Time Has Flewn

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Theodor Seuss Geisel aka Dr. Seuss, died 25 years ago today.  Of all the great memories I have of his books, the best by far is from the days when “Miss Twelve” lived with me.  She was thirteen but obsessed about being twelve, hence the nickname.  From her first night here, Green Eggs and Ham became her favourite bed time story.  Fairly quickly I began to dread the Green Eggs and Ham hole that drilled itself into my brain every evening.  Miss Twelve could not read but she became so familiar so quickly, with Green Eggs and Ham, that she learned exactly when to turn the page.  The first night this happened there was wild excitement that she “know how to read”!  A child who had hardly been to school in her first twelve years of life, became dedicated to learning – at least in part thanks to Dr Seuss but also in part thanks to the behavioural management of her very skilled teachers.  She is all grown up now and embarking on motherhood.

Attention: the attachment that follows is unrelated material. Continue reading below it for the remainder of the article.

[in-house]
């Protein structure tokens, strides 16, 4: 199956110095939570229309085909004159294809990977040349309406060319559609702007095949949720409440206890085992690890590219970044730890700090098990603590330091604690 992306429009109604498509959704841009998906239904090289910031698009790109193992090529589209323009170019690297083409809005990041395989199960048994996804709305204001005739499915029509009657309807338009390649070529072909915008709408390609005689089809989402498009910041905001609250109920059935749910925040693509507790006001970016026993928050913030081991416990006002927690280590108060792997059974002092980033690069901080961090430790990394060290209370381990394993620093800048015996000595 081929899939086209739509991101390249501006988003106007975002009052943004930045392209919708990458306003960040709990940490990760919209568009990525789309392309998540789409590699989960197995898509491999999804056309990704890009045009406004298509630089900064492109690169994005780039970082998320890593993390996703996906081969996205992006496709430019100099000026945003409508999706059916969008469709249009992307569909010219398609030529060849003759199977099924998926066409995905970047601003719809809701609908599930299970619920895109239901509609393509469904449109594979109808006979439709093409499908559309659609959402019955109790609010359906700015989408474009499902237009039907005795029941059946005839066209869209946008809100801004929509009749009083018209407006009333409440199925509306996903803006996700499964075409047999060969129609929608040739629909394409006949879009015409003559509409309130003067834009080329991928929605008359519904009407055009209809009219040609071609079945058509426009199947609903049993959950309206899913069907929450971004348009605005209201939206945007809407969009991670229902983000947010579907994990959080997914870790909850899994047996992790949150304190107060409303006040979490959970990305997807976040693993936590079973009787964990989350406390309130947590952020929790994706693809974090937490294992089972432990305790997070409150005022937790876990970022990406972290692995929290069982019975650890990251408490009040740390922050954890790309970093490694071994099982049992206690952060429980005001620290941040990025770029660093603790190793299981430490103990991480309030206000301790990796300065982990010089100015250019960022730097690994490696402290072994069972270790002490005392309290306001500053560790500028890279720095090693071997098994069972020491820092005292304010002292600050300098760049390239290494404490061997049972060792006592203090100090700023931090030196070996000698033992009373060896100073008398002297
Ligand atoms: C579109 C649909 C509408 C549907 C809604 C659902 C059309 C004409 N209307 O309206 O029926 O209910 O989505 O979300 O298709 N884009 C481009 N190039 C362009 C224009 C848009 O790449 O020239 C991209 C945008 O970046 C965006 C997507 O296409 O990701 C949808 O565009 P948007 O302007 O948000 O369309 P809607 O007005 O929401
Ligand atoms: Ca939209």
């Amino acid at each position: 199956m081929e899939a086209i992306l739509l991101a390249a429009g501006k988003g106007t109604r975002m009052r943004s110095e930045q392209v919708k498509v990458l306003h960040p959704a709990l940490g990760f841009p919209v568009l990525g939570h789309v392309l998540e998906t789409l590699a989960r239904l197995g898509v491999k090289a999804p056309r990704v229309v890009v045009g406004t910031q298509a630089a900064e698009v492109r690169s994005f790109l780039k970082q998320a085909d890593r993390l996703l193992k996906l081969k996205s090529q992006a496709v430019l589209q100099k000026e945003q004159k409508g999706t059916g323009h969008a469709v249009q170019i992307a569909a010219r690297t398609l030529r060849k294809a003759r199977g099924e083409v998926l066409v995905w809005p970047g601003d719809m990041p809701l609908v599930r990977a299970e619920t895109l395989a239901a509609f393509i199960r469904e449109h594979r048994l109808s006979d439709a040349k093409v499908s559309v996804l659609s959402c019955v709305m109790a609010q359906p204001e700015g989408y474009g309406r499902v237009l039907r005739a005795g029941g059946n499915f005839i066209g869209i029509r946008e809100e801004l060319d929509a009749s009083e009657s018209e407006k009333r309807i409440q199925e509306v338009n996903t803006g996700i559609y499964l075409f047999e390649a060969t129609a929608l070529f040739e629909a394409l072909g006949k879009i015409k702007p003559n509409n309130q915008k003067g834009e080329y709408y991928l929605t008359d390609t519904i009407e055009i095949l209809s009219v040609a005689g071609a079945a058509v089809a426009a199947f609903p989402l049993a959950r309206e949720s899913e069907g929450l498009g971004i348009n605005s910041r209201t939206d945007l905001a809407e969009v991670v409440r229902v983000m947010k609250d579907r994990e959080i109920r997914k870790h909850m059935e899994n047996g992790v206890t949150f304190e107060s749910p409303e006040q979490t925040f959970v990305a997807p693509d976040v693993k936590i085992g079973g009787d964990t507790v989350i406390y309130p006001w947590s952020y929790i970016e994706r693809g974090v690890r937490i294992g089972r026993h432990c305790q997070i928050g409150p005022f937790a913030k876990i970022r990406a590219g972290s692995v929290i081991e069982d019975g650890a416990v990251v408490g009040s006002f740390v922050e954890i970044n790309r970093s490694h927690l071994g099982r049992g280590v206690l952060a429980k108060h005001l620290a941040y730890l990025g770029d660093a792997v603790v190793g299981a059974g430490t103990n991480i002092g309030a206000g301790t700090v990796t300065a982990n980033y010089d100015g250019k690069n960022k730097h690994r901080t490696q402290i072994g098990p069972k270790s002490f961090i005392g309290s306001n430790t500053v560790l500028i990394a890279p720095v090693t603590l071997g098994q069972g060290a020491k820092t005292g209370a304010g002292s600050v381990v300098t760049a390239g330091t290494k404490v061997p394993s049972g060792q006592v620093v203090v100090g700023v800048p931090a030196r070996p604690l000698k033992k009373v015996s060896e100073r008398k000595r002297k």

Many of the local children I’ve known and loved here in Alice Springs have families of their own now.  That’s a strange feeling.  So is the feeling, after owning a permanent position for eighteen years, of making the decision to resign.  But time really has flewn and new adventures await.  I said I would wait a year before making any decisions about this and ten months in, I came close to keeping my word.

If you want to get things you can’t buy in a store
You have to do things never thought of before
~  Dr Seuss

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Blackened Swans